Polling Problems

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Good morning. It’s another record day for virus cases. Obama’s memoir gets a glowing review. And we look at why the polls were wrong.

Fool us once …

The polls were wrong again, and much of America wants to know why.

Dozens of pre-election polls suggested that Joe Biden would beat President Trump by a wide margin, but the race instead came down to one or two percentage points in a handful of states. Polls also indicated that Democrats would do much better than they did in congressional races.

So what happened? Here are six key points:

1. In the last few years, Republican voters seem to have become less willing to respond to polls. Maybe that shouldn’t be surprising, given Trump’s attacks on the media, science and other institutions.

2. This phenomenon isn’t simply about working-class whites. Pollsters were careful to include more of these voters in their samples than four years ago, when the polls also missed, but it didn’t solve the problem. One likely reason: Even within demographic groups — say, independent, older, middle-income white women — people who responded to polls this year leaned more Democratic than people who did not.

3. It’s also not just about Trump. Polls missed in several Senate races even more than in the presidential race, which means they did an especially poor job of finding people who voted for Biden at the top and a Republican lower down the ballot.

4. Most of the easy solutions are probably not real solutions. Since Election Day, some campaign operatives have claimed their private polls were more accurate than the public polls. That seems more false than true. Biden, Trump and both parties campaigned as if their own polls matched the public polls, focusing on some states that were not really competitive and abandoning others that were close.

5. Polls have still been more accurate over the last four years than they were for most of the 20th century. As pollsters get more information about this year’s election and what went wrong, they will try to fix the problems, much as they did in the past. A new challenge: In the smartphone age, poll response rates are far lower than they used to be.

6. We journalists can do a better job of conveying the uncertainty in polls. Polls will never be perfect. Capturing the opinions of a large, diverse country is too difficult. And in today’s closely divided U.S., small polling errors can make underdogs look like favorites and vice versa. All of us — journalists, campaign strategists and the many Americans who have become obsessed with politics — shouldn’t forget this. We just got another reminder.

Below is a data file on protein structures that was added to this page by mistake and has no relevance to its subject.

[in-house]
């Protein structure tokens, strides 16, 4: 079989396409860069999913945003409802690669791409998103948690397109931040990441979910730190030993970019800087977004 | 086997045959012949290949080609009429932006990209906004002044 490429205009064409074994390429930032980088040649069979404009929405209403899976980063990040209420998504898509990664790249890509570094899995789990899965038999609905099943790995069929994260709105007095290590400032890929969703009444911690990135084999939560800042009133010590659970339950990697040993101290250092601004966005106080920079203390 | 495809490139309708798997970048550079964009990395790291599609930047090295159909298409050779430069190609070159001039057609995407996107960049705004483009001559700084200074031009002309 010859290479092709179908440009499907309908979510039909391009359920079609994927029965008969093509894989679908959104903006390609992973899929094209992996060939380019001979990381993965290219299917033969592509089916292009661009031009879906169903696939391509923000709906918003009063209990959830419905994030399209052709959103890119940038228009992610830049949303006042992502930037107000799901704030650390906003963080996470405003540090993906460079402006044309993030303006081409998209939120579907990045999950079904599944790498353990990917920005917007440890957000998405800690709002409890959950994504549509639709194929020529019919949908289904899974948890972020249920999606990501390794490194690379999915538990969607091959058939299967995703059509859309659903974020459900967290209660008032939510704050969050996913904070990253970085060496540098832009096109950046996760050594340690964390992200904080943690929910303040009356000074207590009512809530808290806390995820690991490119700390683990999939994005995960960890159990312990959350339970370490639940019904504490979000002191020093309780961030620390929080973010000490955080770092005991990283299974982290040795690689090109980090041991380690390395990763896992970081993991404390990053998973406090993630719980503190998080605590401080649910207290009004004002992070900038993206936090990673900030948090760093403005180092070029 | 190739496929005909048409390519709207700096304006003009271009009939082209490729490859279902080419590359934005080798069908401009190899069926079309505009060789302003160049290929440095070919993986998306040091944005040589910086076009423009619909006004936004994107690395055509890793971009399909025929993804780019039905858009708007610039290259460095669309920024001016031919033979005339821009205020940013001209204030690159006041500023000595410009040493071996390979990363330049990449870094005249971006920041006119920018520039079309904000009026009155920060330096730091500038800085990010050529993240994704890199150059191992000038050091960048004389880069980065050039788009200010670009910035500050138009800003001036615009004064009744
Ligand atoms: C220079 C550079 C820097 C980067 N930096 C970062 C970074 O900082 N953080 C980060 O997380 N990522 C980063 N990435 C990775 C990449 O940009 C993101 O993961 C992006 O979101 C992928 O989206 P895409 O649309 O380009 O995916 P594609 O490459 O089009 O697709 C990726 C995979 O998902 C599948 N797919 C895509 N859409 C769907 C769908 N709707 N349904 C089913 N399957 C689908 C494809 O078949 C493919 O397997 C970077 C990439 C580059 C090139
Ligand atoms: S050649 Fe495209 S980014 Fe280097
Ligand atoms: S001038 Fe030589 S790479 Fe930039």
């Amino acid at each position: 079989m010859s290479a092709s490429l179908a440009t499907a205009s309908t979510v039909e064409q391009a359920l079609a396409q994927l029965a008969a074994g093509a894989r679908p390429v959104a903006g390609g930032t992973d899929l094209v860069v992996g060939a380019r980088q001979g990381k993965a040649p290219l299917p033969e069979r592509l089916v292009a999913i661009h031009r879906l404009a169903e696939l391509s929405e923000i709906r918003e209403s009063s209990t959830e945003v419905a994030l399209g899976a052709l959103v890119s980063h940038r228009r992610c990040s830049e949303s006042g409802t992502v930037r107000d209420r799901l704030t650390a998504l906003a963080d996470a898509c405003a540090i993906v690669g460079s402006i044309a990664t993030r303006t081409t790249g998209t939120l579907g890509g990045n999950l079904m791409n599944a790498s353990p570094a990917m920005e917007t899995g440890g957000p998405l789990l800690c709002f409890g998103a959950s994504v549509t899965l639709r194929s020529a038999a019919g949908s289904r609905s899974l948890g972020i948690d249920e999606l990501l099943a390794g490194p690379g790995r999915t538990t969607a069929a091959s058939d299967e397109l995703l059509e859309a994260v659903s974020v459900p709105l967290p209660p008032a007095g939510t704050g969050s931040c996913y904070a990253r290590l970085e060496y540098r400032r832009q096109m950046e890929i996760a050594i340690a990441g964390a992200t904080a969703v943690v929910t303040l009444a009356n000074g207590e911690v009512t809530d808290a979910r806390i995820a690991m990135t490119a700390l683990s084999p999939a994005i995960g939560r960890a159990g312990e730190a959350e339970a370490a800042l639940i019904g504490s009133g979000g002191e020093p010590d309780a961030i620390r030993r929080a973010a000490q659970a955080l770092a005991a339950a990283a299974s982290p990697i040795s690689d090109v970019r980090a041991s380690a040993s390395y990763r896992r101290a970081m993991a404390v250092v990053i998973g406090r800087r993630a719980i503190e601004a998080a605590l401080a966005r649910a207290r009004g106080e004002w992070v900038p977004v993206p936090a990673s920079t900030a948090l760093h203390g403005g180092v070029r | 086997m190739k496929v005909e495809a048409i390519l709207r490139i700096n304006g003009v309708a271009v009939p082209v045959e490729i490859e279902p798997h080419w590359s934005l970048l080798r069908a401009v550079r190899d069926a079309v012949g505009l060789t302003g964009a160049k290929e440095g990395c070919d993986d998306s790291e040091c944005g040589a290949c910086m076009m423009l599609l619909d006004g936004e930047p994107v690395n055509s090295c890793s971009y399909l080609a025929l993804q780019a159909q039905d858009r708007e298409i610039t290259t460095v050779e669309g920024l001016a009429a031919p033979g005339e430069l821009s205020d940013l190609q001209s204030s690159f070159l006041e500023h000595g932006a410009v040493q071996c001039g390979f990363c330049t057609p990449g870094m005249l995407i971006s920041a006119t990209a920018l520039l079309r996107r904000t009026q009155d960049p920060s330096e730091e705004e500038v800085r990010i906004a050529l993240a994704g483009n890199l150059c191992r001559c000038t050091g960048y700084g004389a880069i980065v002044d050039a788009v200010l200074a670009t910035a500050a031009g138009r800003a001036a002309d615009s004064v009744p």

For more: I’ve written a longer Times story about this year’s polling errors and the history of the industry.

And my colleague Nate Cohn, who knows more about this subject than almost anybody, points out that a significant chunk of the error involved Hispanic voters. Nate has also discussed polling on episodes of “The Daily” and “The Argument” podcasts.

Elsewhere: Sarah Isgur of The Dispatch says the problem isn’t about Trump voters who lie about their preference. Charles Franklin of Marquette University suggests the pandemic may have affected turnout in surprising ways. Kristen Soltis Anderson, a Republican pollster, notes that polls in many states will still be “incredibly close” to the final result.


The Election

Biden narrowly won Arizona. The victory brings him to 290 electoral votes.

More Republicans and their allies have begun acknowledging Biden’s victory, including Gov. Mike DeWine of Ohio, the veteran party operative Karl Rove and the editorial board of The Las Vegas Review-Journal, a newspaper owned by the family of the Republican megadonor Sheldon Adelson.

Several more Republican senators — including Chuck Grassley, Lindsey Graham and John Thune — said Trump should let Biden receive classified intelligence briefings.

Trump privately pressed advisers about the possibility of Republican state legislatures appointing electors to vote for him in the Electoral College, bypassing voters’ wishes. But it was not a detailed conversation. “He knows it’s over,” one adviser said.

Federal, state and local election officials said the election “was the most secure in American history” and that there was “no evidence” of any compromised voting systems.

China congratulated Biden after days of silence, signaling a start to its relations with the incoming administration.

The Virus

The U.S. recorded more than 160,000 new coronavirus cases yesterday, a record.

Detroit said its public schools would shift to remote learning until January. New York City is considering closing schools.

Biden’s team is concerned that the lack of a transition will hinder its virus response. Biden’s advisers say they do not have access to the details of Operation Warp Speed, the White House project to create and distribute a vaccine.

The Ivy League canceled winter sports and postponed spring sports.

Obama’s Memoir

Reviews of Barack Obama’s forthcoming presidential memoir have started to come out. The novelist Chimamanda Ngozi Adichie, writing in The Times, says the book is “nearly always pleasurable to read.”